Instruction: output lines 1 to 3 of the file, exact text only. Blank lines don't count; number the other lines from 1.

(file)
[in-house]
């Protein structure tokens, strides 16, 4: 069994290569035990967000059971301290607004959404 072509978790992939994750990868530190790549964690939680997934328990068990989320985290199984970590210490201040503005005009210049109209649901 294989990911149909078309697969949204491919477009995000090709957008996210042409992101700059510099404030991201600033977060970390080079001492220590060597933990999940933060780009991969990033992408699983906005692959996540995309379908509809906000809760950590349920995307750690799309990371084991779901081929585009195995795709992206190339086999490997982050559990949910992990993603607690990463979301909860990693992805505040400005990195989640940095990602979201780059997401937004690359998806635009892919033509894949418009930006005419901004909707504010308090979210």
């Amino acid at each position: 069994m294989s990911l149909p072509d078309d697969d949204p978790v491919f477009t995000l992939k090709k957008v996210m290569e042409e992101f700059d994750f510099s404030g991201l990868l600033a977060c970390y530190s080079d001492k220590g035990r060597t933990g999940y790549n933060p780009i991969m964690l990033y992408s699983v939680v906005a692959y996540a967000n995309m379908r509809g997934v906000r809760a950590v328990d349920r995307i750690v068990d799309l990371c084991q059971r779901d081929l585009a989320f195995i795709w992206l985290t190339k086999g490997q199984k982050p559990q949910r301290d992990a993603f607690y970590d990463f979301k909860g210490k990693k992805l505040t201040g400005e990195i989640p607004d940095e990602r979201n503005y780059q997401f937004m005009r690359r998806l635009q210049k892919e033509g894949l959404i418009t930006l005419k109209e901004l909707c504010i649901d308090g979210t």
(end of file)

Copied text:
[in-house]
């Protein structure tokens, strides 16, 4: 069994290569035990967000059971301290607004959404 072509978790992939994750990868530190790549964690939680997934328990068990989320985290199984970590210490201040503005005009210049109209649901 294989990911149909078309697969949204491919477009995000090709957008996210042409992101700059510099404030991201600033977060970390080079001492220590060597933990999940933060780009991969990033992408699983906005692959996540995309379908509809906000809760950590349920995307750690799309990371084991779901081929585009195995795709992206190339086999490997982050559990949910992990993603607690990463979301909860990693992805505040400005990195989640940095990602979201780059997401937004690359998806635009892919033509894949418009930006005419901004909707504010308090979210």
């Amino acid at each position: 069994m294989s990911l149909p072509d078309d697969d949204p978790v491919f477009t995000l992939k090709k957008v996210m290569e042409e992101f700059d994750f510099s404030g991201l990868l600033a977060c970390y530190s080079d001492k220590g035990r060597t933990g999940y790549n933060p780009i991969m964690l990033y992408s699983v939680v906005a692959y996540a967000n995309m379908r509809g997934v906000r809760a950590v328990d349920r995307i750690v068990d799309l990371c084991q059971r779901d081929l585009a989320f195995i795709w992206l985290t190339k086999g490997q199984k982050p559990q949910r301290d992990a993603f607690y970590d990463f979301k909860g210490k990693k992805l505040t201040g400005e990195i989640p607004d940095e990602r979201n503005y780059q997401f937004m005009r690359r998806l635009q210049k892919e033509g894949l959404i418009t930006l005419k109209e901004l909707c504010i649901d308090g979210t």